- The Washington Times - Friday, February 10, 2006

If the reader will permit: a small measure of awe from an old photographer brought face to face with today’s technology.

Recently, after several years of shooting with a shirt-pocket camera, I felt the need to upgrade. The little ones are marvels but so limited.

I went to Penn Camera in Northern Virginia, because their salespeople actually know their products, and bought a Canon EOS 20D digital SLR (single-lens reflex) with the 17-85 mm zoom lens, a 50 mm lens and some other things. At $2,300 in all, it wasn’t a stocking stuffer. But it is a real camera.

Now, when you follow technology you get blase. Everything is five times as fast every six months, ho-hum.

But it made me reflect on the changes in cameras since I came aboard The Washington Times as defense writer in the early eighties. If you had described the 20D to me then, I’d have said you needed medication.

It’s a lovely, well-designed machine: Fast quiet autofocus that seldom fails, intelligent autoexposure that usually cures backlighting by itself, variable sensitivity to light (analogous to choosing different film speeds), resolution changeable on the fly, all the portrait and nightscape modes that have become common, with manual operation if you want it, and an on-camera flash that sets exposure according to the distance to the focused subject.

We are used to all of this now. We think it’s reasonable. But on military stories I used to put film of different speeds in different cameras in case I went from sunlight to inside a bunker.

Now, set the film speed for the particular shot. On a story in Angola I carried 200 rolls of film instead of a few multigigabyte Lexar storage cards in a shirt pocket. Back then you missed shots because you couldn’t focus fast enough on, say, soldiers running toward you. The Canon will track-focus them.

But the truly astonishing change has been the advent of digital photo processing. The fairly young may think Adobe’s Photoshop and its brothers and cousins are just, you know, software. No. They are magic. To see this you have to remember how things were not very long ago.

On a shoot in some forsaken war zone or somewhere, you would take 10 shots of everything, bracketing like crazy, because you couldn’t be sure that the subject hadn’t blinked at the wrong moment. Touching up photos, especially in color, was tricky, time-consuming, and real expensive. Many kinds of film were not very forgiving of poor exposure. And of course you had to get the film to the newspaper instead of e-mailing images from a hotel room.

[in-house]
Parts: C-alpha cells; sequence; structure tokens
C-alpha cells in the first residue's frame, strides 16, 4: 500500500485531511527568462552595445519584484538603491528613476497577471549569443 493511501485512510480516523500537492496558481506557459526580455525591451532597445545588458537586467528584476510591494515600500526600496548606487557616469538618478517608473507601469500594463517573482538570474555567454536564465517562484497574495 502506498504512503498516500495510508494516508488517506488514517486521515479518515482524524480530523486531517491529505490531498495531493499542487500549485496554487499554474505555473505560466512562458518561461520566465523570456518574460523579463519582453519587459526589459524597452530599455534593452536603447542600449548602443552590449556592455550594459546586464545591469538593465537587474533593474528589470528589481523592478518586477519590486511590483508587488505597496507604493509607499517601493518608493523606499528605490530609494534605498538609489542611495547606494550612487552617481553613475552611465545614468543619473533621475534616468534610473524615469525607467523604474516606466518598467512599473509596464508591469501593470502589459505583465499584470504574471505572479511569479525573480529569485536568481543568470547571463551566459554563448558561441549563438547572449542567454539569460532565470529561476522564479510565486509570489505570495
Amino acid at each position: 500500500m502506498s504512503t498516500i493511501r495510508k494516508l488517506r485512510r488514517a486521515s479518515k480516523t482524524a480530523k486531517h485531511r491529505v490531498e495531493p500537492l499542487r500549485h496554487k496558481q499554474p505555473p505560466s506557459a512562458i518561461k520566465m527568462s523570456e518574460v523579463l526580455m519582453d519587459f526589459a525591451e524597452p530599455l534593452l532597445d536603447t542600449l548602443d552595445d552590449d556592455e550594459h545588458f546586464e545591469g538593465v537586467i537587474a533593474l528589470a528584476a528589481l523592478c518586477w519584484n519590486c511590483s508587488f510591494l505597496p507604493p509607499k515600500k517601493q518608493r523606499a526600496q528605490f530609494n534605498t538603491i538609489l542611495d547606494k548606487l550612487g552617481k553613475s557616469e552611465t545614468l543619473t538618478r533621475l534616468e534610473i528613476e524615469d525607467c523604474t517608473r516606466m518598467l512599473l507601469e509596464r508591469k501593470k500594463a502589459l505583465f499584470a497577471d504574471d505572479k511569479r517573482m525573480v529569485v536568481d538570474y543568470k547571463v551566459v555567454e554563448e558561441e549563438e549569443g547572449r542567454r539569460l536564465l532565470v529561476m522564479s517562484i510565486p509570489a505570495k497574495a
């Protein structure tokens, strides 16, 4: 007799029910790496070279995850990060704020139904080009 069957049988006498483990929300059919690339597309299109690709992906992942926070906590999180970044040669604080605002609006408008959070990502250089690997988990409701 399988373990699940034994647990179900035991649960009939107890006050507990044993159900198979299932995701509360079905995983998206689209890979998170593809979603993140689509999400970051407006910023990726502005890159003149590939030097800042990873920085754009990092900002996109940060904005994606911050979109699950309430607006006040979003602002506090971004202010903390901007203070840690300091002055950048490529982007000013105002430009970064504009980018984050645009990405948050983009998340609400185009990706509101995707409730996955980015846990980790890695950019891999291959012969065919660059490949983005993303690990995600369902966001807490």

Today, I use ACDSee 8.0 to fix mistakes. (Photoshop is the industry standard, but it’s hard to use and not necessary for most things.) Cropping takes 20 seconds. You can correct exposure — highlights, shadows, midrange tones — with the histogram and sliders. Used to be, just fixing red-eye took a lab with trained technicians instead of a couple of clicks. Should you want to get creative, changing backgrounds and using all sorts of special effects is now easy. What it amounts to is having a fully equipped photo lab on a disk. It’s wild.

Further, and I’ll get disagreement, I’m not sure that a high-resolution computer screen isn’t superior to paper for looking at photographs. Paper gives better detail. On the other hand, it doesn’t emit light. Especially with nightscapes and flowers and such, the glowing screen produces a much preferable picture. I know a fair number of people who simply don’t print their photos. And, of course, by the time you print a lot of 8-by-10s on a good printer with special paper, it stops being cheap.

It’s a different world, and a glorious one.

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